More than 300 writers who are also directors are urging Directors Guild of America leaders to hold off for now their own contract talks with the studios while Hollywood's striking writers are engaged in their delicate negotiations.
The writer-directors are seeking to block any gambit by the studios to undermine writers by first reaching a new contract with the DGA.
The group, most of whom belong to the Writers Guild of America, made their request in a letter that was hand delivered Thursday to DGA officials. It was signed by some of the biggest names in the business, including brothers Joel and Ethan Coen, Ed Zwick, Lawrence Kasdan and Sean Penn. Writer-directors represent a minority of the DGA's 13,400 members.
Although their contract doesn't expire until June 30, directors, as is their custom, have begun preparing for early talks with the Alliance of Motion Picture and Television Producers, the group that represents the studios.
Frustrated by the lack of progress in their negotiations with writers, the studios have been increasingly eager to turn their attention to the directors, with whom they have more cordial relations. In fact, in their 71-year history, directors have struck just once, in 1987 -- and it barely qualified.
The walkout, in response to a cut in residual payments, lasted five minutes on the West Coast and three hours and five minutes on the East Coast.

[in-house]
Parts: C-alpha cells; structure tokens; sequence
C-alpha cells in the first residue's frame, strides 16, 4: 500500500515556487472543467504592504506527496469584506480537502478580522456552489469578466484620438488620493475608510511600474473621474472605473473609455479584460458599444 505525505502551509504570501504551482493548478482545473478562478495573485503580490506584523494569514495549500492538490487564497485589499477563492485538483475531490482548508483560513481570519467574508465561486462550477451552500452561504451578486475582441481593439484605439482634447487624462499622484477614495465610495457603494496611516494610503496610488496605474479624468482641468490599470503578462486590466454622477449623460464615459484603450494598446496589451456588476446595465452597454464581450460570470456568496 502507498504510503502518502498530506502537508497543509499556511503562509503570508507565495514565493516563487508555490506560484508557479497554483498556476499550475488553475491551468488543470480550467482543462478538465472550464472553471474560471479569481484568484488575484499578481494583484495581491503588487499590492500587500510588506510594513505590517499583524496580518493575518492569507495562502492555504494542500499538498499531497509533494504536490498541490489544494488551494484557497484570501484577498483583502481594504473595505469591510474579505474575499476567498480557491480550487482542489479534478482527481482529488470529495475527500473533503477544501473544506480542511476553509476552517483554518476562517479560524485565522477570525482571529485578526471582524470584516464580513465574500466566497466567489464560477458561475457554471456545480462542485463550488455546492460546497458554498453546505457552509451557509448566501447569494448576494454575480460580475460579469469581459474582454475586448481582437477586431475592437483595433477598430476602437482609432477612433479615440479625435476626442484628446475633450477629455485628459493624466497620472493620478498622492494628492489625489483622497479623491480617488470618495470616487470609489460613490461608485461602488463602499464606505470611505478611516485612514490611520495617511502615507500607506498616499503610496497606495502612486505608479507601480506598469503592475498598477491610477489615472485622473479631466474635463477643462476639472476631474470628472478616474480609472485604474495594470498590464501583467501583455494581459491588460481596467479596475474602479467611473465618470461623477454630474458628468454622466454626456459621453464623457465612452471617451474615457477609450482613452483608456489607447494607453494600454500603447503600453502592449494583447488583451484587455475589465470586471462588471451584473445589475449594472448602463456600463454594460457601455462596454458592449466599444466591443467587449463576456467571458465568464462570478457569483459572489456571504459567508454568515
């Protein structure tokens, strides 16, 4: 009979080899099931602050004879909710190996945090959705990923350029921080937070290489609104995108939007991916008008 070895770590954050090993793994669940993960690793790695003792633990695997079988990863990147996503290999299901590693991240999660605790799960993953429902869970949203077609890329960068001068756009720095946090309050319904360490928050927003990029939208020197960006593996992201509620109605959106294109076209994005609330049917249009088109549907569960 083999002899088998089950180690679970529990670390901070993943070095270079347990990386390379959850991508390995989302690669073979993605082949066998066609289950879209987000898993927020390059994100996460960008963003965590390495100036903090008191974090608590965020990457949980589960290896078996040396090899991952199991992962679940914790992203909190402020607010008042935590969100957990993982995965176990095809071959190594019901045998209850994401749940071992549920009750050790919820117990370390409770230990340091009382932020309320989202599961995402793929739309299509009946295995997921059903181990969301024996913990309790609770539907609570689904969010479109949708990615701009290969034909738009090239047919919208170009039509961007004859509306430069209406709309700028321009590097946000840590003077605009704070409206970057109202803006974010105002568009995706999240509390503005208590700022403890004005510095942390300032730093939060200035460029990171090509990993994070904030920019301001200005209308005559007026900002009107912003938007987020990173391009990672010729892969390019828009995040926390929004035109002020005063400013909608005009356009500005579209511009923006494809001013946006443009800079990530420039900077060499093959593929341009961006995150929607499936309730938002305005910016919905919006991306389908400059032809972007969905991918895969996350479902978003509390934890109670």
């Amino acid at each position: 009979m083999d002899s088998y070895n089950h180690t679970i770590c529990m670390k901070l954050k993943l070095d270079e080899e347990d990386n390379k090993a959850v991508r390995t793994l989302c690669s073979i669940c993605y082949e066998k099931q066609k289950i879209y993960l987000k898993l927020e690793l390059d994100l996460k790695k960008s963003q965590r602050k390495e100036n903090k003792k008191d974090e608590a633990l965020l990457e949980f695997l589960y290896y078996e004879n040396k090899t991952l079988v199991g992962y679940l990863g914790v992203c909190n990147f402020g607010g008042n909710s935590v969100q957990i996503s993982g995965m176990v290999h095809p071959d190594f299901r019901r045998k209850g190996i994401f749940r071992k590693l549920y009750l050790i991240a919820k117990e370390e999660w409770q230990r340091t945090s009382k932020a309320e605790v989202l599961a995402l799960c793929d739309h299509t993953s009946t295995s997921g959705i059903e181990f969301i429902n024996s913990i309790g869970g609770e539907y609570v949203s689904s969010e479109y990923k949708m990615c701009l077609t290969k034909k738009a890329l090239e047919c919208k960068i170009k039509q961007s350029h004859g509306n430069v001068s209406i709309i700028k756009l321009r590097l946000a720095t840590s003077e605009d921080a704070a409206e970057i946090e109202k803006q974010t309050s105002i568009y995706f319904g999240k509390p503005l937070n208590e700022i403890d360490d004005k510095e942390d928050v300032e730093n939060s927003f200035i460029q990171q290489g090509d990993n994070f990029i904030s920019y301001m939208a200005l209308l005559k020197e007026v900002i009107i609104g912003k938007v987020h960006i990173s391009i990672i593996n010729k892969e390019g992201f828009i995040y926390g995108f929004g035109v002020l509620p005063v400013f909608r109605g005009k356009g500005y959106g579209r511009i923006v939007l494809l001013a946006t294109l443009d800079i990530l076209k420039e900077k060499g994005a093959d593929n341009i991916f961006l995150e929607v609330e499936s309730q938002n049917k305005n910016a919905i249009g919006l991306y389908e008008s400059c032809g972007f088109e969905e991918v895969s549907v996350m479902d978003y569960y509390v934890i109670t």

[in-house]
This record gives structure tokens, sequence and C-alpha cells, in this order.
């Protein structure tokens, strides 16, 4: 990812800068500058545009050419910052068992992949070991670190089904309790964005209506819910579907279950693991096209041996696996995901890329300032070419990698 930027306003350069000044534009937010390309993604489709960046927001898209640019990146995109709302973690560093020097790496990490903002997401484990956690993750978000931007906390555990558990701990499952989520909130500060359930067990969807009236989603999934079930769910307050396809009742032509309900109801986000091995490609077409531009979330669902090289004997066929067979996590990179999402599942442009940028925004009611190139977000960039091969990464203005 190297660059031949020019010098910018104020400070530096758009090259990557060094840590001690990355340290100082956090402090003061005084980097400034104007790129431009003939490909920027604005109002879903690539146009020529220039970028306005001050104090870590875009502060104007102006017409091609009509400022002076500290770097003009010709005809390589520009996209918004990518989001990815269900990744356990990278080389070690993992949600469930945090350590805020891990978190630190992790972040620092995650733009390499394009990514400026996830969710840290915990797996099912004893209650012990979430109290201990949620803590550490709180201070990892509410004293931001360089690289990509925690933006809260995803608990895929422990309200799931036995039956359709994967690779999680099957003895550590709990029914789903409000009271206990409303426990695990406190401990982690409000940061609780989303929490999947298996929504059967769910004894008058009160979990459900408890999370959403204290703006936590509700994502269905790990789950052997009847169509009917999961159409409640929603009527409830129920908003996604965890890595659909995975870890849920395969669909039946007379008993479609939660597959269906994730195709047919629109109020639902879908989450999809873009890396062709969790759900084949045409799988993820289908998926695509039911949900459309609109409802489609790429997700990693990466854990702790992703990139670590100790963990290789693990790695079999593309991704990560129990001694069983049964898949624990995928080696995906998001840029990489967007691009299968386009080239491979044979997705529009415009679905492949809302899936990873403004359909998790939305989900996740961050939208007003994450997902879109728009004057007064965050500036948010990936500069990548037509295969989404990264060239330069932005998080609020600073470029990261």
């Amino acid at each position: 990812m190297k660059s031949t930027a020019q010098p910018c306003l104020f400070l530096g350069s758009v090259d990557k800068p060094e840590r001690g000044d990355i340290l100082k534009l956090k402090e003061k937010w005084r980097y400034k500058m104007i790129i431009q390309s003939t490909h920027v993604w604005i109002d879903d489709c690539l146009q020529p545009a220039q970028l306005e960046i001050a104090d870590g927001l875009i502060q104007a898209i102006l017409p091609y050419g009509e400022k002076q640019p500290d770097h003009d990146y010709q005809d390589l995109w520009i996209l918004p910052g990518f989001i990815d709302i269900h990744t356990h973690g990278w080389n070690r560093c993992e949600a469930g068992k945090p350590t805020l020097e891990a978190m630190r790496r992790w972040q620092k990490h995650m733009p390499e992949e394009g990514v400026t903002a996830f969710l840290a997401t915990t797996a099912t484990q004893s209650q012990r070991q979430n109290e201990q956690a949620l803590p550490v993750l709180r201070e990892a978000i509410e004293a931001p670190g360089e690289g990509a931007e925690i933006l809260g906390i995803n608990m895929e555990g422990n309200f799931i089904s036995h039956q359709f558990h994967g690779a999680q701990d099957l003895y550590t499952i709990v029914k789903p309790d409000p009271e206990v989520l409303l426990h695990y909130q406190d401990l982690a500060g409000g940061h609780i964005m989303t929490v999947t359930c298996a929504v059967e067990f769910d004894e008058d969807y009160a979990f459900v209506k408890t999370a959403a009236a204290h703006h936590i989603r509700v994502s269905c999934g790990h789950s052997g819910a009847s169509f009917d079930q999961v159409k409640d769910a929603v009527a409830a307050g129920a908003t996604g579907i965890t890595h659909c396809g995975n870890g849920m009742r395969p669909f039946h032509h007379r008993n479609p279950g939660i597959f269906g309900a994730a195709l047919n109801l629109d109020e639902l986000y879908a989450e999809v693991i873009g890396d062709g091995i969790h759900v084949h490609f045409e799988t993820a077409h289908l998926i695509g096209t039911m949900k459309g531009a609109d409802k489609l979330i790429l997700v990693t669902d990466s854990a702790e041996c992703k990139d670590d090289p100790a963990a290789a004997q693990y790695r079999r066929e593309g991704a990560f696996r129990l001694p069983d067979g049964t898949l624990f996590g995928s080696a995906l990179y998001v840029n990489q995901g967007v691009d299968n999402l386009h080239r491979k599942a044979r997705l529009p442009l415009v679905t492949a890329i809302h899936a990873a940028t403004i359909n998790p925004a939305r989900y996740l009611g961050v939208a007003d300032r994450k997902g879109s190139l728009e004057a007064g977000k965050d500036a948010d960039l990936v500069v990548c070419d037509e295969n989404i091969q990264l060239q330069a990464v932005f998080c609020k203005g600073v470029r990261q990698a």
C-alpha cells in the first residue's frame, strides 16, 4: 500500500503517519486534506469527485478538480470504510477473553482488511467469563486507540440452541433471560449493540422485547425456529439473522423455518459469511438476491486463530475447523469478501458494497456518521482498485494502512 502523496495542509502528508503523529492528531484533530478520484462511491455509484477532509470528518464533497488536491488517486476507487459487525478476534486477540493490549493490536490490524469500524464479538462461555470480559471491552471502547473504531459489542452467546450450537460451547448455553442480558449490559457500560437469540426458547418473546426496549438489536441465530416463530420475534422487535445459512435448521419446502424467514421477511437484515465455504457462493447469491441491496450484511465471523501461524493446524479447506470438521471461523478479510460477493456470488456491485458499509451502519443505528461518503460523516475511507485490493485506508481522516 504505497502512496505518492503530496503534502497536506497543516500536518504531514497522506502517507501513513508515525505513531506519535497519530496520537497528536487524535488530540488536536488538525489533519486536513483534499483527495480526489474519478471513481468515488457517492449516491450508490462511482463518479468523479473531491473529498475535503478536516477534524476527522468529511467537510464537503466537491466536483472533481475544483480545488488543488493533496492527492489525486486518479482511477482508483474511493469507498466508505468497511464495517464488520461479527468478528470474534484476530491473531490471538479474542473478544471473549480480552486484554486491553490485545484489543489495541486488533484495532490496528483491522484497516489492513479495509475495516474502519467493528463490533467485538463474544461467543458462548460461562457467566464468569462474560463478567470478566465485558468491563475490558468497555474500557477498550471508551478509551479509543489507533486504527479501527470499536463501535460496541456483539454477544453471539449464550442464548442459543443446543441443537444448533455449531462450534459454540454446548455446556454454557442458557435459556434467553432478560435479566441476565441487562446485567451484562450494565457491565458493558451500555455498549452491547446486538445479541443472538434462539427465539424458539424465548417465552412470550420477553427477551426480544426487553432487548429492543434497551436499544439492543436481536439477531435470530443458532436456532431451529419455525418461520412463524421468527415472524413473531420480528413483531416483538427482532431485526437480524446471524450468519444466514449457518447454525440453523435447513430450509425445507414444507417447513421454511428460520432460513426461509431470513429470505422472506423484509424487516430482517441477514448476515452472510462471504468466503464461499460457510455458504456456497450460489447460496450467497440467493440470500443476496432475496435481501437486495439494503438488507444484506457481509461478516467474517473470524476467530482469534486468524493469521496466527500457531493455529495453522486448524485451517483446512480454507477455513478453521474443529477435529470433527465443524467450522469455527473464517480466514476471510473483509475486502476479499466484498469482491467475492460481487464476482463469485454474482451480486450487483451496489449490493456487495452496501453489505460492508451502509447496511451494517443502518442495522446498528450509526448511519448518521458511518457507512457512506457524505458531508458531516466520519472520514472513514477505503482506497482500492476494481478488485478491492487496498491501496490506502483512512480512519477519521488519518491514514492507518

The DGA has been preparing for talks with the studios for months, and on Thursday held its fourth negotiating committee meeting. But the directors so far have held off discussions in deference to the writers.
The letter, addressed to DGA President Michael Apted, negotiating committee Chairman Gilbert Cates and national Executive Director Jay Roth stated: "What we are asking is that the DGA not engage in contract talks with [studios] at this crucial time. We believe such talks would undermine the efforts of our creative partners. We all have a stake in this."
One writer who signed the letter, Mike White ("Nacho Libre," "School of Rock"), said: "It seems important that we should all stand together."
A DGA spokesman said: "Our members have many different opinions on what we should be doing and we welcome all of them."
Meanwhile, writers and studios made little headway during the seventh day of talks that resumed last week. The sides spent the morning haggling over various issues, including a guild proposal for increasing residuals for original premium cable shows and streaming of movies online. In the afternoon, writers waited several hours as studio negotiators worked on additional proposals expected to be submitted today.
Some studio leaders have told guild members that they are prepared to break off talks today if the guild does not accept their proposals, a source close to the guild said Thursday night.